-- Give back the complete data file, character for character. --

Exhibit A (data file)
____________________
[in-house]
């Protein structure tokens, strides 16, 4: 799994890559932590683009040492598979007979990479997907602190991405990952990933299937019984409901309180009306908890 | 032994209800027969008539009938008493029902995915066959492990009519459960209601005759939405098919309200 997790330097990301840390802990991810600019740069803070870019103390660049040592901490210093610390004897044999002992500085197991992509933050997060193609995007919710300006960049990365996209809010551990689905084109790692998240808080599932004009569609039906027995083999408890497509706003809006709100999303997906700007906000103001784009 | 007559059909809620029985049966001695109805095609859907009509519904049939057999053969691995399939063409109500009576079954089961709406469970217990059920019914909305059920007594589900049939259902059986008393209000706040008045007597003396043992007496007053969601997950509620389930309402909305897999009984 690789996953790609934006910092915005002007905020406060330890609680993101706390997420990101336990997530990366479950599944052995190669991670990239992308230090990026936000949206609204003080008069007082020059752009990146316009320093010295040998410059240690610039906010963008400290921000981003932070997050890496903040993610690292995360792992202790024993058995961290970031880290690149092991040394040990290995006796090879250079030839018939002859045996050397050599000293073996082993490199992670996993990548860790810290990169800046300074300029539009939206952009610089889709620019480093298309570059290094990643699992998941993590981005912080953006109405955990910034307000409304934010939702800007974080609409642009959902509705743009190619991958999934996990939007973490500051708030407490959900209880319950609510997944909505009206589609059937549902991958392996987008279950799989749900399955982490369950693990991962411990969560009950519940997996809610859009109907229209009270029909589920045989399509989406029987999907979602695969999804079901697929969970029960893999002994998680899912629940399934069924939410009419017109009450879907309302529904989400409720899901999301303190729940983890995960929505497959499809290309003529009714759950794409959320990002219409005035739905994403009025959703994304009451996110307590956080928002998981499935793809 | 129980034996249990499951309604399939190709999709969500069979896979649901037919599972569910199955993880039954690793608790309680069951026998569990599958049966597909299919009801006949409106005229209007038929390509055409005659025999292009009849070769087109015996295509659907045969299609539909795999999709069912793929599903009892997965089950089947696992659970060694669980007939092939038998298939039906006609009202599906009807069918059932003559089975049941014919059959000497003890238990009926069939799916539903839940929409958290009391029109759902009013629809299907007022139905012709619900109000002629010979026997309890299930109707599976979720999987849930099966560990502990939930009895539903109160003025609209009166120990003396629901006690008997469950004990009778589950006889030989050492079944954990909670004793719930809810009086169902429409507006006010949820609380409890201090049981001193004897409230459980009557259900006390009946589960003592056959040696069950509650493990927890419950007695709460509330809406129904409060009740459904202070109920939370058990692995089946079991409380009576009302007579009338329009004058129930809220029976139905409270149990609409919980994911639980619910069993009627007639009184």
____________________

[in-house]
């Protein structure tokens, strides 16, 4: 799994890559932590683009040492598979007979990479997907602190991405990952990933299937019984409901309180009306908890 | 032994209800027969008539009938008493029902995915066959492990009519459960209601005759939405098919309200 997790330097990301840390802990991810600019740069803070870019103390660049040592901490210093610390004897044999002992500085197991992509933050997060193609995007919710300006960049990365996209809010551990689905084109790692998240808080599932004009569609039906027995083999408890497509706003809006709100999303997906700007906000103001784009 | 007559059909809620029985049966001695109805095609859907009509519904049939057999053969691995399939063409109500009576079954089961709406469970217990059920019914909305059920007594589900049939259902059986008393209000706040008045007597003396043992007496007053969601997950509620389930309402909305897999009984 690789996953790609934006910092915005002007905020406060330890609680993101706390997420990101336990997530990366479950599944052995190669991670990239992308230090990026936000949206609204003080008069007082020059752009990146316009320093010295040998410059240690610039906010963008400290921000981003932070997050890496903040993610690292995360792992202790024993058995961290970031880290690149092991040394040990290995006796090879250079030839018939002859045996050397050599000293073996082993490199992670996993990548860790810290990169800046300074300029539009939206952009610089889709620019480093298309570059290094990643699992998941993590981005912080953006109405955990910034307000409304934010939702800007974080609409642009959902509705743009190619991958999934996990939007973490500051708030407490959900209880319950609510997944909505009206589609059937549902991958392996987008279950799989749900399955982490369950693990991962411990969560009950519940997996809610859009109907229209009270029909589920045989399509989406029987999907979602695969999804079901697929969970029960893999002994998680899912629940399934069924939410009419017109009450879907309302529904989400409720899901999301303190729940983890995960929505497959499809290309003529009714759950794409959320990002219409005035739905994403009025959703994304009451996110307590956080928002998981499935793809 | 129980034996249990499951309604399939190709999709969500069979896979649901037919599972569910199955993880039954690793608790309680069951026998569990599958049966597909299919009801006949409106005229209007038929390509055409005659025999292009009849070769087109015996295509659907045969299609539909795999999709069912793929599903009892997965089950089947696992659970060694669980007939092939038998298939039906006609009202599906009807069918059932003559089975049941014919059959000497003890238990009926069939799916539903839940929409958290009391029109759902009013629809299907007022139905012709619900109000002629010979026997309890299930109707599976979720999987849930099966560990502990939930009895539903109160003025609209009166120990003396629901006690008997469950004990009778589950006889030989050492079944954990909670004793719930809810009086169902429409507006006010949820609380409890201090049981001193004897409230459980009557259900006390009946589960003592056959040696069950509650493990927890419950007695709460509330809406129904409060009740459904202070109920939370058990692995089946079991409380009576009302007579009338329009004058129930809220029976139905409270149990609409919980994911639980619910069993009627007639009184």